You’d be easily forgiven for thinking there were just two political events worth following at the moment; the Gillard Abbott contest here at home, and the billion dollar battle between Obama and Romney abroad.
Arguably though, there’s a third political event that’s received far fewer column inches, yet is just as relevant to us and will remain so, long after the other two have ended.
In early November, just a few days after the US has voted, China will host its 18th Party Congress.
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“We the peoples of the United Nations determined ... to reaffirm faith in fundamental human rights, in the dignity and worth of the human person, in the equal rights of men and women ...”
These words were written in 1945 before the civil rights movement and Martin Luther King, before the women’s movement of the 60’s and Betty Friedan, before Nelson Mandela and the end of apartheid. It is as if they reached into the future and illuminated a pathway to a better world.
The UN Charter - words to make you gasp.
Many Australians believe that China is a threat to our way of life. Once you have lived here you find this to be most unlikely.
In this China Watch article I hope to describe the Chinese people’s love of community, friends and especially family. In so doing, I will give three reasons to dispel the fears of those Australians.
Family is most important to the Chinese people. I never understood the Cantonese insult “Puc Gai”, roughly translated as “fall down in the street” or “die in the street”, until I attended my father in law’s passing and the following funeral.
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It’s always entertaining when a political figure with no real responsibilities other than winning votes makes a high-profile foray into the delicate world of foreign affairs.
Unshackled by anything resembling real authority over such things as military or security policy, opposition politicians are free to blunder in to say, Chinese-American geo-political sensitivities, without concerns they might accidentally spark an explosion in the Taiwan Strait.
You only have to look at how quickly Bob Carr hit the “delete post” button on his Thoughtlines blog when he went from interested private citizen to Foreign Minister in the blink of a cursor.
This week all the countries of the world will come together in New York for negotiations on a comprehensive Arms Trade Treaty. With millions of civilians paying the price every year for unfettered access to conventional weapons, it is hard to think of a more important task.
Conventional weapons – from warships and tanks to fighter jets and machine guns – are too often easy to obtain and every day the International Red Cross and Red Crescent Movement is confronted with the consequences.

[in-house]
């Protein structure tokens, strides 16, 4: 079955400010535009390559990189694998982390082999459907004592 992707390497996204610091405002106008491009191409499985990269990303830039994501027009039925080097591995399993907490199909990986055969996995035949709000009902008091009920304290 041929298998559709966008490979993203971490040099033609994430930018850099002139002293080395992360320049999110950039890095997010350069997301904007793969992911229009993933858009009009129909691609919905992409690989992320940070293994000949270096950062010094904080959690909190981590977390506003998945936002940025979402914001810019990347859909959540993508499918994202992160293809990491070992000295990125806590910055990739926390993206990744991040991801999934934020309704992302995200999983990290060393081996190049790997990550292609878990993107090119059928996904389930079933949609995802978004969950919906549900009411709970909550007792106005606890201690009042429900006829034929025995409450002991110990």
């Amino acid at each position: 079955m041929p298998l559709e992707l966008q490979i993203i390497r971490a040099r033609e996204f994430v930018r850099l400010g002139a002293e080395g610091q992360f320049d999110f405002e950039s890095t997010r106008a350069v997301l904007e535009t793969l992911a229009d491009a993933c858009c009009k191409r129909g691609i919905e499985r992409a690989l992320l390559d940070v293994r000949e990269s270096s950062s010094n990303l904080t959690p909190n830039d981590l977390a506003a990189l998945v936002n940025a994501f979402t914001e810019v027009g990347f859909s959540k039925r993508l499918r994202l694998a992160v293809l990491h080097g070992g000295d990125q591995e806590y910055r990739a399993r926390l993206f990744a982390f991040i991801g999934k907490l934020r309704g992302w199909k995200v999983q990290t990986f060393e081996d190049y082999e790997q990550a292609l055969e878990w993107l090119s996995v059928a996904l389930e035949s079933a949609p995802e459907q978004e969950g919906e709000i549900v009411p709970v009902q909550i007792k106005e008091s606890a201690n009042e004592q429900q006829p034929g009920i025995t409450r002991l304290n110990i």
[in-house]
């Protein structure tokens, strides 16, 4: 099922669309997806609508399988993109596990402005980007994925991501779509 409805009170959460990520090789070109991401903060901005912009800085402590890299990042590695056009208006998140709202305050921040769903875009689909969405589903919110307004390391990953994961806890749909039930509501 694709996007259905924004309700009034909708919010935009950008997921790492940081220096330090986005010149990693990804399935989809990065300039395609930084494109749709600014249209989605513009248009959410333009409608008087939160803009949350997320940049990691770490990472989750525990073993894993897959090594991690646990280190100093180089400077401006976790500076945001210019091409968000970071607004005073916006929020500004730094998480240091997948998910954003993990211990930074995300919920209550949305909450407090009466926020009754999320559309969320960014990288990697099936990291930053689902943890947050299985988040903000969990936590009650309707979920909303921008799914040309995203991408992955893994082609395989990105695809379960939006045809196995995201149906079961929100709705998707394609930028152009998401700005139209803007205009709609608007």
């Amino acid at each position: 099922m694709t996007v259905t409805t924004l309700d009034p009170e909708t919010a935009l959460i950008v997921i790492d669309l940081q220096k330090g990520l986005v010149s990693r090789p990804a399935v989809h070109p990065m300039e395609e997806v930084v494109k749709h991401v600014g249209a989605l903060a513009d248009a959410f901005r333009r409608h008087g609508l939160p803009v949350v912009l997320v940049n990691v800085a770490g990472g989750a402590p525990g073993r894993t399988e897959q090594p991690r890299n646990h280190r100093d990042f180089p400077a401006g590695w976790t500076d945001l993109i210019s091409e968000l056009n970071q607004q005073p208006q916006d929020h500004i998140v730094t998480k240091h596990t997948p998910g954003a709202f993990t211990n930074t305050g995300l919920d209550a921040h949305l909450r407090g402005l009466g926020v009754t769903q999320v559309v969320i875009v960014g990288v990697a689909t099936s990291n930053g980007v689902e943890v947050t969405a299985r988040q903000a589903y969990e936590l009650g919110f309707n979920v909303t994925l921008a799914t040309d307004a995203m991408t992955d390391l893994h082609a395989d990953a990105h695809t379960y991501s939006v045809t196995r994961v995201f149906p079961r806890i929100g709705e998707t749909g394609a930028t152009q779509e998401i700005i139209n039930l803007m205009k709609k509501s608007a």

We provide medical care for tens of thousands of victims of armed conflict and violent unrest every year in areas as varied as Africa, the Middle East, South America and our own Pacific region. Moreover, assistance for vulnerable people is often not available because humanitarian operations have been suspended or delayed due to armed security threats.
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Foreign Minister Bob Carr held a press conference yesterday and was peppered with questions on what we’re going to do about Syria.
Over 9,000 Syrian civilians had been killed in the uprising against tyrant Bashar Al-Assad. At least 108 people were killed in the recent Houla massacre, including 49 children and 34 women. Some killed by shell fire, the majority appear to have been shot or stabbed at close range.
But what about Schapelle Corby?
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On 10 May, that little sliver of land, Israel, about one third the size of Tasmania but burdened with decades of unremitting attacks on its very legitimacy and existence, celebrates her 63rd year of independence. There are good reasons why many Australians should celebrate that.
We could talk about the historical bond between our two nations dating back to the ANZACS. A bond that is underpinned by our shared commitment to freedom and democracy, and respect for women’s rights, gays, minorities and the rule of law. We could celebrate that we are both thriving multicultural states that have successfully absorbed and integrated millions of refugees and immigrants from around the world.
And it wouldn’t hurt to reflect on the irony that Israel’s Arab citizens enjoy more rights, freedoms and liberties than do their neighbours in any number of Middle East nations - where they are currently dying while fighting for these very same rights and privileges.